Sunday, June 24, 2007

Are game theorists immature?

The Harvard admissions office seems to think so.

Well, not exactly, but here is what they say in a recent article about Harvard's decision to end its early admission program:
We recognize that there are risks in eliminating early admission....Yet our hope is that the very best applicants—the ones we seek most assiduously—will appreciate the principled stand we—along with Princeton and the University of Virginia—have taken and will resist the pressure to commit to a college before they are fully ready. Historically such outstanding students have exhibited a level of confidence, maturity, and thoughtfulness that separates them from others who may approach the college admissions process more from a game-theoretic point of view.

I have not figured out the optimal strategy for applying to college in a world where some colleges offer early admission and others (such as Harvard now) do not. But if the optimal strategy puts Harvard at a competitive disadvantage, then we had better rethink our policy. I hope Harvard does not make the mistake of thinking those high school students who act strategically "from a game-theoretic point of view" are somehow lacking in "confidence, maturity, and thoughtfulness."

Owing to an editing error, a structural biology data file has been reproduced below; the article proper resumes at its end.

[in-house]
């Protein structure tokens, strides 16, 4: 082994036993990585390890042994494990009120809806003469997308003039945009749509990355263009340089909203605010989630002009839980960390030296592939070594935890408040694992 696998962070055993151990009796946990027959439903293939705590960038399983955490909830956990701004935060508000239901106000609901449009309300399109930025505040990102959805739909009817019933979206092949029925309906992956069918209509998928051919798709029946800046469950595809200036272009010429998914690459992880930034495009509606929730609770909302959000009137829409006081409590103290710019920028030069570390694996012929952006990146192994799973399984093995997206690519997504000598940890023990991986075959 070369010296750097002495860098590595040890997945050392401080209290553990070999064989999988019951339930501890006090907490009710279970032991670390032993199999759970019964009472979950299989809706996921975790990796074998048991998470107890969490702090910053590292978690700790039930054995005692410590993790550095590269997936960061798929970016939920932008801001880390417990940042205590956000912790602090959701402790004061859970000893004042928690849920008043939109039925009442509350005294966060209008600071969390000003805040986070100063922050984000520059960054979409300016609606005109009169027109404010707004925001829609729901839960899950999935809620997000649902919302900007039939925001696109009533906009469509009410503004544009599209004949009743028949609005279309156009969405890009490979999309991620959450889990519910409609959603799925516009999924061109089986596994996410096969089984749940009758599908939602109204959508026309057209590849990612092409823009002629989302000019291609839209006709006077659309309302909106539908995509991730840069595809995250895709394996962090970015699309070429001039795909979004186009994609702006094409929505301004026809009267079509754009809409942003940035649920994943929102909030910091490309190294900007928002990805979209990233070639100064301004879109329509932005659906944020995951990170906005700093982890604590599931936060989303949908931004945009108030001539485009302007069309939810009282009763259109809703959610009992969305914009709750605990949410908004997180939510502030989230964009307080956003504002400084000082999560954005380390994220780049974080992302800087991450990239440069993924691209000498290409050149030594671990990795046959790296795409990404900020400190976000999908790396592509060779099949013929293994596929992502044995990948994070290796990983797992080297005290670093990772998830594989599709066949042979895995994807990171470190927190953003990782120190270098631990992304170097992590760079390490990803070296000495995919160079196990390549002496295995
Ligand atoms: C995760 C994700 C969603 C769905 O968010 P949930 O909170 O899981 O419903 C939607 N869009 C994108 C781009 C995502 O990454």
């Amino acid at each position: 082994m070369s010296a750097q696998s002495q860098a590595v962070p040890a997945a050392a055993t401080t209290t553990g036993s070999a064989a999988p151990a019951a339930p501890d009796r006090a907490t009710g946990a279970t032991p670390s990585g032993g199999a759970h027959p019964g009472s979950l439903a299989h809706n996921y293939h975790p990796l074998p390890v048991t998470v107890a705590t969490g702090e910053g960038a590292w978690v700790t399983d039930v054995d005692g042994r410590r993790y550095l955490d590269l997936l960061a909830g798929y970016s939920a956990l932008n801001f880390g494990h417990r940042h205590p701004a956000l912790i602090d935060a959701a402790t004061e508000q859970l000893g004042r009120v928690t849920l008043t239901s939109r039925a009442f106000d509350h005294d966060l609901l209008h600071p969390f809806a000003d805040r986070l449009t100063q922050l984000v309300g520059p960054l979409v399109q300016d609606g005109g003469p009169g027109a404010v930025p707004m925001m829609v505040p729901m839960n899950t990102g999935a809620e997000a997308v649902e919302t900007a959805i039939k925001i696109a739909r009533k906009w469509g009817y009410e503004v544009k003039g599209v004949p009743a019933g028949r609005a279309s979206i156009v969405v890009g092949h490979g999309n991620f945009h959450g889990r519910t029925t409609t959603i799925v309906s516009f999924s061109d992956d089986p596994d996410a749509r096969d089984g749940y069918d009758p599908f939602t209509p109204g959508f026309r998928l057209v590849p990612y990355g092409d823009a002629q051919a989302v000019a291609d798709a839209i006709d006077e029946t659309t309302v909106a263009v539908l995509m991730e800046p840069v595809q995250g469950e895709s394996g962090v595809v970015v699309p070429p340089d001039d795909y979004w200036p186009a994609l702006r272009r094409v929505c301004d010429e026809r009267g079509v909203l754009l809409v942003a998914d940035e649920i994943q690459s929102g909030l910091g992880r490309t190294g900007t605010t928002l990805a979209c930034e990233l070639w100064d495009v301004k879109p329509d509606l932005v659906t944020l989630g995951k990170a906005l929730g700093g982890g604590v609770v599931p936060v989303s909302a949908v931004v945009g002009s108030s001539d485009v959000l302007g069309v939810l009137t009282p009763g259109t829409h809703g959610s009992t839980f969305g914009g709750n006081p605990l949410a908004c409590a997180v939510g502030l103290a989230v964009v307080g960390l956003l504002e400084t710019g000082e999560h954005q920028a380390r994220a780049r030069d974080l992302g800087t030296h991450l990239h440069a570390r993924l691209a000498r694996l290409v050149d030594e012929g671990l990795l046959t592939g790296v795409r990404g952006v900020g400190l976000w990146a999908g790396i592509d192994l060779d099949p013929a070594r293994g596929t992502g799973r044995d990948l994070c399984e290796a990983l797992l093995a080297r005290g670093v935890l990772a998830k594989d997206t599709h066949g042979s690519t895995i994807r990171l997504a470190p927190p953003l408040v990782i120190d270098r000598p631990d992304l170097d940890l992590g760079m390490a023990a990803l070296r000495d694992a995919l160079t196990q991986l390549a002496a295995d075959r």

I don't make many forecasts on this blog, but here is one off-the-cuff. I bet that with Harvard and Princeton out of the picture, applications to Yale's nonbinding single-choice early action program will see a considerable boost next year. The interesting question is whether a significant number of top candidates, once admitted by Yale, will choose to forgo a Harvard application altogether.

If that happens, then Harvard will, from a game-theoretic point of view, have to revise its new admissions policy, regardless of how immature that decision might be.